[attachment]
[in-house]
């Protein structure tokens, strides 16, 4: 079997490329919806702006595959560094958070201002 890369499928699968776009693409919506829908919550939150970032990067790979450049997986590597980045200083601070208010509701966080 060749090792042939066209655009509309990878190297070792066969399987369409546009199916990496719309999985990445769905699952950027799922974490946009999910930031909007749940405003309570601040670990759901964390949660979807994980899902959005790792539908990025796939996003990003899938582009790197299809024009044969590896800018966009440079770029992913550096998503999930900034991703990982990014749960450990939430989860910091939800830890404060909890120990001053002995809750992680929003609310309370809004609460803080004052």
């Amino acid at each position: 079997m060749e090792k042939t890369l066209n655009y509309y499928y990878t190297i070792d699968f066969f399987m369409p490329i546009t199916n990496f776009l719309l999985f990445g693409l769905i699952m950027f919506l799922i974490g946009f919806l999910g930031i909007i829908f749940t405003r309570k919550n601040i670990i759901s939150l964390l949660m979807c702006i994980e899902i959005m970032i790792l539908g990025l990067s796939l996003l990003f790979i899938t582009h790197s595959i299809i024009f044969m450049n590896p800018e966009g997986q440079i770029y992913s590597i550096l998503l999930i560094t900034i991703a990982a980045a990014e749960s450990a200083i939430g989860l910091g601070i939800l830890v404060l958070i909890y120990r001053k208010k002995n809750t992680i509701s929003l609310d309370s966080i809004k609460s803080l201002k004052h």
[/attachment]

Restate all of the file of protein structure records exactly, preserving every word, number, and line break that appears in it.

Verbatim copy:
[in-house]
């Protein structure tokens, strides 16, 4: 079997490329919806702006595959560094958070201002 890369499928699968776009693409919506829908919550939150970032990067790979450049997986590597980045200083601070208010509701966080 060749090792042939066209655009509309990878190297070792066969399987369409546009199916990496719309999985990445769905699952950027799922974490946009999910930031909007749940405003309570601040670990759901964390949660979807994980899902959005790792539908990025796939996003990003899938582009790197299809024009044969590896800018966009440079770029992913550096998503999930900034991703990982990014749960450990939430989860910091939800830890404060909890120990001053002995809750992680929003609310309370809004609460803080004052």
């Amino acid at each position: 079997m060749e090792k042939t890369l066209n655009y509309y499928y990878t190297i070792d699968f066969f399987m369409p490329i546009t199916n990496f776009l719309l999985f990445g693409l769905i699952m950027f919506l799922i974490g946009f919806l999910g930031i909007i829908f749940t405003r309570k919550n601040i670990i759901s939150l964390l949660m979807c702006i994980e899902i959005m970032i790792l539908g990025l990067s796939l996003l990003f790979i899938t582009h790197s595959i299809i024009f044969m450049n590896p800018e966009g997986q440079i770029y992913s590597i550096l998503l999930i560094t900034i991703a990982a980045a990014e749960s450990a200083i939430g989860l910091g601070i939800l830890v404060l958070i909890y120990r001053k208010k002995n809750t992680i509701s929003l609310d309370s966080i809004k609460s803080l201002k004052h």